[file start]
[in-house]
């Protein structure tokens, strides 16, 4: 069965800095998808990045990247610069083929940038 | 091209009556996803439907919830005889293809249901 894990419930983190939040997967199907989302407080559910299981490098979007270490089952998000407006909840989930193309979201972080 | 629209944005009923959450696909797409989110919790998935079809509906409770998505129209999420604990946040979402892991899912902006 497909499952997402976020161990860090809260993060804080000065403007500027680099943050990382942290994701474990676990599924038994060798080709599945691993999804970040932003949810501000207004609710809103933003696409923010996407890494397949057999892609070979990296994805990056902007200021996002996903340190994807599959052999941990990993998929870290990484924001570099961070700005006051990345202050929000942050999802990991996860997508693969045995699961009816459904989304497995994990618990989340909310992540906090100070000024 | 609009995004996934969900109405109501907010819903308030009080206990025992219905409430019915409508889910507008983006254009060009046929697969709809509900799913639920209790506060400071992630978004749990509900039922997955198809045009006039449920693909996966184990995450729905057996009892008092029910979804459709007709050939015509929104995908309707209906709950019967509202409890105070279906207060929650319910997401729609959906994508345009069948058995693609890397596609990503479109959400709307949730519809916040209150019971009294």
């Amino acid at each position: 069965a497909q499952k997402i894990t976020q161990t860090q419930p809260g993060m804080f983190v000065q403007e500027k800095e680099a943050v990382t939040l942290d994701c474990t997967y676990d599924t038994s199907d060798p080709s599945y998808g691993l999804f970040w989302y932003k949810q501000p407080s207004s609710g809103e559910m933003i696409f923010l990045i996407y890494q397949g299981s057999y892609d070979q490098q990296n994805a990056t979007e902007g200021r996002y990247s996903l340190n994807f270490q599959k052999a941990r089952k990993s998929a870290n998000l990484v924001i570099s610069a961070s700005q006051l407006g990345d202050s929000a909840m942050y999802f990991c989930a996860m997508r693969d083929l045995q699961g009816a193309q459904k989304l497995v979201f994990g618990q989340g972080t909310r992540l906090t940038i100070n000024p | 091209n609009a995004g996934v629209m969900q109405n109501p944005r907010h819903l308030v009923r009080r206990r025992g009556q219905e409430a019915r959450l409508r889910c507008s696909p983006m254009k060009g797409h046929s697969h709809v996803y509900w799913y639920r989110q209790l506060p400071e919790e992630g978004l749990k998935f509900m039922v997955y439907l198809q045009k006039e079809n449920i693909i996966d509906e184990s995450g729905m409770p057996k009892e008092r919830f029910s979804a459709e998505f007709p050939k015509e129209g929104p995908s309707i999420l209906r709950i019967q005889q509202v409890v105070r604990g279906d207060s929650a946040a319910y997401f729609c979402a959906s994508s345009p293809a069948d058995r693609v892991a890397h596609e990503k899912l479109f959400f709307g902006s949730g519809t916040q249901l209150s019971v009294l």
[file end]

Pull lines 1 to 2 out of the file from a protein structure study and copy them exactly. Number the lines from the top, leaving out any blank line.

[in-house]
């Protein structure tokens, strides 16, 4: 069965800095998808990045990247610069083929940038 | 091209009556996803439907919830005889293809249901 894990419930983190939040997967199907989302407080559910299981490098979007270490089952998000407006909840989930193309979201972080 | 629209944005009923959450696909797409989110919790998935079809509906409770998505129209999420604990946040979402892991899912902006 497909499952997402976020161990860090809260993060804080000065403007500027680099943050990382942290994701474990676990599924038994060798080709599945691993999804970040932003949810501000207004609710809103933003696409923010996407890494397949057999892609070979990296994805990056902007200021996002996903340190994807599959052999941990990993998929870290990484924001570099961070700005006051990345202050929000942050999802990991996860997508693969045995699961009816459904989304497995994990618990989340909310992540906090100070000024 | 609009995004996934969900109405109501907010819903308030009080206990025992219905409430019915409508889910507008983006254009060009046929697969709809509900799913639920209790506060400071992630978004749990509900039922997955198809045009006039449920693909996966184990995450729905057996009892008092029910979804459709007709050939015509929104995908309707209906709950019967509202409890105070279906207060929650319910997401729609959906994508345009069948058995693609890397596609990503479109959400709307949730519809916040209150019971009294």